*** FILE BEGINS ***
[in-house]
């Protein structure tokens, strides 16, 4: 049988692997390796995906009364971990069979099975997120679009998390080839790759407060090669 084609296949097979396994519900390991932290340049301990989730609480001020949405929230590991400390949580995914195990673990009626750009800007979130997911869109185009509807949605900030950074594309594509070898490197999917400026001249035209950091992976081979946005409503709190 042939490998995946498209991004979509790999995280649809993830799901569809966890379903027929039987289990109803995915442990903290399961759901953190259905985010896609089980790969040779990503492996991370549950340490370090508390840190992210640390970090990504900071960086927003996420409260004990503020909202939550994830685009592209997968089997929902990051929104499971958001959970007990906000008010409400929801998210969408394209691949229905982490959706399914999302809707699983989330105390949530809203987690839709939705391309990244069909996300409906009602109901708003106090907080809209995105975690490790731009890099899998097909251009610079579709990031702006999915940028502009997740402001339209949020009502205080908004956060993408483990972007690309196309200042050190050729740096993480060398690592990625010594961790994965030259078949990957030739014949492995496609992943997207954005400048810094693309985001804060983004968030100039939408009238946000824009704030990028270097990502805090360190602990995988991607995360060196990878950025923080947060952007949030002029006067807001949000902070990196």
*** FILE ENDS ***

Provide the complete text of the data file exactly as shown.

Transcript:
[in-house]
């Protein structure tokens, strides 16, 4: 049988692997390796995906009364971990069979099975997120679009998390080839790759407060090669 084609296949097979396994519900390991932290340049301990989730609480001020949405929230590991400390949580995914195990673990009626750009800007979130997911869109185009509807949605900030950074594309594509070898490197999917400026001249035209950091992976081979946005409503709190 042939490998995946498209991004979509790999995280649809993830799901569809966890379903027929039987289990109803995915442990903290399961759901953190259905985010896609089980790969040779990503492996991370549950340490370090508390840190992210640390970090990504900071960086927003996420409260004990503020909202939550994830685009592209997968089997929902990051929104499971958001959970007990906000008010409400929801998210969408394209691949229905982490959706399914999302809707699983989330105390949530809203987690839709939705391309990244069909996300409906009602109901708003106090907080809209995105975690490790731009890099899998097909251009610079579709990031702006999915940028502009997740402001339209949020009502205080908004956060993408483990972007690309196309200042050190050729740096993480060398690592990625010594961790994965030259078949990957030739014949492995496609992943997207954005400048810094693309985001804060983004968030100039939408009238946000824009704030990028270097990502805090360190602990995988991607995360060196990878950025923080947060952007949030002029006067807001949000902070990196």